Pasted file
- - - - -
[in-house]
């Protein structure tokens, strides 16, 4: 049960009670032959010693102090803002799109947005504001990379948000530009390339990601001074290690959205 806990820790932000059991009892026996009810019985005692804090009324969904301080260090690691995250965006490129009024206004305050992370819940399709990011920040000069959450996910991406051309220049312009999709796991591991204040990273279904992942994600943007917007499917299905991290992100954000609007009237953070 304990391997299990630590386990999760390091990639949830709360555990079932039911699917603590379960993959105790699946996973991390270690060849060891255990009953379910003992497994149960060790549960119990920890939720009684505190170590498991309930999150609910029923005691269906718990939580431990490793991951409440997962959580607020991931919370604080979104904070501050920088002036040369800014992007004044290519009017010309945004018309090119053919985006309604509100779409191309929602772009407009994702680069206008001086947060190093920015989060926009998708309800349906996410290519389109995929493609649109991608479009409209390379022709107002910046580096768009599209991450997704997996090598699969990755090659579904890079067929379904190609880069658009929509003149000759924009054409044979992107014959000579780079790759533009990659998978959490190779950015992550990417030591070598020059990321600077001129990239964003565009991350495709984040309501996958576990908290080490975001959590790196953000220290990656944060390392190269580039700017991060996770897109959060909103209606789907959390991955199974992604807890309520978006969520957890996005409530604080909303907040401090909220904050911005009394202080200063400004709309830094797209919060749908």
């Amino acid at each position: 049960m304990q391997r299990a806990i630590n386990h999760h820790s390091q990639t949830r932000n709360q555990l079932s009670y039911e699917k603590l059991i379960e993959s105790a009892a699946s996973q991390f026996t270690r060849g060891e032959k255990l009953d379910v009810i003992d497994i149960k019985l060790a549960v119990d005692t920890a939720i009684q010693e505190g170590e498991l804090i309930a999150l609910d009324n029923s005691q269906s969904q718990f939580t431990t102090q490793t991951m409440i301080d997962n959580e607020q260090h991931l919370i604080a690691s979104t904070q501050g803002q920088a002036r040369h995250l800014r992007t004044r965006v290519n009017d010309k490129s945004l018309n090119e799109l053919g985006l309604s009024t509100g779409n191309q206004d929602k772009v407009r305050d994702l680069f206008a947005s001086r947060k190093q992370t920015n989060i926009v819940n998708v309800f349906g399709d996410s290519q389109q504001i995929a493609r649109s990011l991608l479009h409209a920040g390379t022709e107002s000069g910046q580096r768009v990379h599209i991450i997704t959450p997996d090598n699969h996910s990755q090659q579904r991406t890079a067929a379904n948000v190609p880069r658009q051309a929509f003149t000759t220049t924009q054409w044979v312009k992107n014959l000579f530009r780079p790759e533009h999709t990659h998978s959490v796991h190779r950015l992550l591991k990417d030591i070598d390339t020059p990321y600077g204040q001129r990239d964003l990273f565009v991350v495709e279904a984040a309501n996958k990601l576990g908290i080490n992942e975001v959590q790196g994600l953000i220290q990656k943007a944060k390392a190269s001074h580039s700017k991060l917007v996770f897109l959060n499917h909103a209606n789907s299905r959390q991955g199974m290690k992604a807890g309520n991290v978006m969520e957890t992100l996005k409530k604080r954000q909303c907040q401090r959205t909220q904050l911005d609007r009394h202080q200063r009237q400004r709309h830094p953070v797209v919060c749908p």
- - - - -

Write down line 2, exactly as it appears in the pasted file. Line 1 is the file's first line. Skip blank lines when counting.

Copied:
């Protein structure tokens, strides 16, 4: 049960009670032959010693102090803002799109947005504001990379948000530009390339990601001074290690959205 806990820790932000059991009892026996009810019985005692804090009324969904301080260090690691995250965006490129009024206004305050992370819940399709990011920040000069959450996910991406051309220049312009999709796991591991204040990273279904992942994600943007917007499917299905991290992100954000609007009237953070 304990391997299990630590386990999760390091990639949830709360555990079932039911699917603590379960993959105790699946996973991390270690060849060891255990009953379910003992497994149960060790549960119990920890939720009684505190170590498991309930999150609910029923005691269906718990939580431990490793991951409440997962959580607020991931919370604080979104904070501050920088002036040369800014992007004044290519009017010309945004018309090119053919985006309604509100779409191309929602772009407009994702680069206008001086947060190093920015989060926009998708309800349906996410290519389109995929493609649109991608479009409209390379022709107002910046580096768009599209991450997704997996090598699969990755090659579904890079067929379904190609880069658009929509003149000759924009054409044979992107014959000579780079790759533009990659998978959490190779950015992550990417030591070598020059990321600077001129990239964003565009991350495709984040309501996958576990908290080490975001959590790196953000220290990656944060390392190269580039700017991060996770897109959060909103209606789907959390991955199974992604807890309520978006969520957890996005409530604080909303907040401090909220904050911005009394202080200063400004709309830094797209919060749908």